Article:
Every year around this time, patients woefully tell me about the number of tempting treats that are continually bombarding them. This scenario can set us up for emotional and physical toil, unless we learn how to make some simple changes to our mindset and actions. Below, is a list of some ideas on how you can enjoy Holiday food, without the diet anxiety. These ideas pertain more to those who have struggled with a diet mentality for weight loss, and less to those who follow a therapeutic diet for symptom relief. For those following a therapeutic diet, I suggest looking for a new recipe of product that fits within your parameters, so you can still enjoy something different and fun, versus feeling deprived. Here are some thoughts that you may find useful:
- Set your expectations and be reasonable. This isn’t a time for lofty goals. For example, your goal might be to move your body 5 days a week, during the holidays season. Another goal might be to eat vegetables with every meal, or drink enough water.
- It’s normal for your weight to fluctuate. It’s OK to gain some weight over the Holidays. Many will lose a few pounds after the Holidays, simply because their back to a “normal” schedule and eating habits. Restrictive eating and dieting is not the way to happiness. Mindful eating, living a healthy lifestyle and enjoying your life, is the way to happiness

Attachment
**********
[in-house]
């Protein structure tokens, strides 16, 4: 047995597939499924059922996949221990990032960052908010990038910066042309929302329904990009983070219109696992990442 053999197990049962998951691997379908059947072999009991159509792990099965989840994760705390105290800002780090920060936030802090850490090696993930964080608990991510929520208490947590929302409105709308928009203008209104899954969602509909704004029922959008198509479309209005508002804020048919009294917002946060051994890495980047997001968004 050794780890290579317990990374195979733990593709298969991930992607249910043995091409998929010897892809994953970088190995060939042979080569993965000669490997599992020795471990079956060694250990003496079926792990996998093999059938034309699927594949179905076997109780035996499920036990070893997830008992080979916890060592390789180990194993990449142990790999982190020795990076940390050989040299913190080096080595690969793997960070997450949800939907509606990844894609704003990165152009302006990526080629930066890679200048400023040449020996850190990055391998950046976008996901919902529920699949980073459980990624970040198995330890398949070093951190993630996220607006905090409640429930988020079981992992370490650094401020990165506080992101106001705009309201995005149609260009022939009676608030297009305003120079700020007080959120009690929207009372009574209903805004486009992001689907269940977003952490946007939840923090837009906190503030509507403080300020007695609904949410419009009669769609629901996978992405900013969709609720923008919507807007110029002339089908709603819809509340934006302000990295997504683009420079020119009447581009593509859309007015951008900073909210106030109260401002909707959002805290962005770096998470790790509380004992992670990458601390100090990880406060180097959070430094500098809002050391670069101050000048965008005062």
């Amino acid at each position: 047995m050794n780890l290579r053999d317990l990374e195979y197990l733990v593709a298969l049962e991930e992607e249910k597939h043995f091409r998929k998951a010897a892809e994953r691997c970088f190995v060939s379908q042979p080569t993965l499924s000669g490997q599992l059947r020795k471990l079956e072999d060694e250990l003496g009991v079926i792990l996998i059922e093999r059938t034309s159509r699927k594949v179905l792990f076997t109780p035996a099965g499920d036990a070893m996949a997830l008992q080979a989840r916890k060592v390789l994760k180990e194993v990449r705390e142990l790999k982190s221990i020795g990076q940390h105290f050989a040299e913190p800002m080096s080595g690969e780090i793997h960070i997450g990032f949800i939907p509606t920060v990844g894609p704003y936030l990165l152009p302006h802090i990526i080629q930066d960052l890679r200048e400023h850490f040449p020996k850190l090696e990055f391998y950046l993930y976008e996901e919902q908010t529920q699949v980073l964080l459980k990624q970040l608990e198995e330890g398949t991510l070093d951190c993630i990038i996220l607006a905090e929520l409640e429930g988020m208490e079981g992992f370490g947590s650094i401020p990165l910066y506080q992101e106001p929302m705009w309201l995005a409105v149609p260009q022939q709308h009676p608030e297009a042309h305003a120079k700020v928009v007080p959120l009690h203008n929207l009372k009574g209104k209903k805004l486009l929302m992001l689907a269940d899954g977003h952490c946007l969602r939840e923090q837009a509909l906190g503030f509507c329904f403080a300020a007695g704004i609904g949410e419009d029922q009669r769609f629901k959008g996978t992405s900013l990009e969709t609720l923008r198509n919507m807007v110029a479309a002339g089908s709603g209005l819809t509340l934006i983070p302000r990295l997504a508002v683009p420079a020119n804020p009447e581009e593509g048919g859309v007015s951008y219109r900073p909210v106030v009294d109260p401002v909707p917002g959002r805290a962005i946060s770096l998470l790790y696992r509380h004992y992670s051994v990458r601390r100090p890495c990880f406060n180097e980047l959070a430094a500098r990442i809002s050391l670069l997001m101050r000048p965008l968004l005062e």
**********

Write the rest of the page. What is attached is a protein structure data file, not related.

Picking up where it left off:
- Food isn’t the enemy. It’s OK to really enjoy certain foods that you don’t have all the time. Keep the portions in mind and be present while you’re eating, so you get full satisfaction.
- Do not feel guilty about a planned or even unplanned meal or snack. Instead, acknowledge why that happened and move on. Guilting yourself over a food decision, doesn’t undo it and only makes things worse.
- If you have leftovers that aren’t in line with your goals, get rid of them. I don’t care how. This is important. Your brain knows when certain foods are around, so don’t rely on will power. If it’s not there, you won’t crave it!
- Apply the 80/20 rule. Make room for foods that you don’t eat all the time and fill in with nutrient dense choices, 80% of the time. Look at the big picture. No single meal will “derail” you or cause you harm (unless of course you eat something that physically causes you to be ill).
- If part of your tradition includes baking tons of different things, consider halving the recipes for all of them. If you or your kids decorate tons of cookies, consider make it a new tradition of making them for other friends or family. Even if those friends of family don’t wan’t them, you can have a private conversation about the game plan for after receiving the cookies (wink-wink). The enjoyment of the activity doesn’t need to change, but the amount or sweets left in your house, can.
- Your next meal, grocery shop or snack, is your next opportunity to be intentional with your food decisions.
If you happen to be a good moderator and can control yourself around sweets, good for you! These thoughts are directed at those who aren’t good moderators, like myself. Most people struggle with moderation with at least a handful of foods.
Jessie Golden wrote an excellent article called “Feeling Like Sh*t After Thanksgiving?, ” that I think you’ll find helpful.
Her Instagram handle is @jessiemgolden. I’ve really enjoyed her content.
You may also like my article from a few years ago, Tips And Tricks For A Healthy Holiday Season.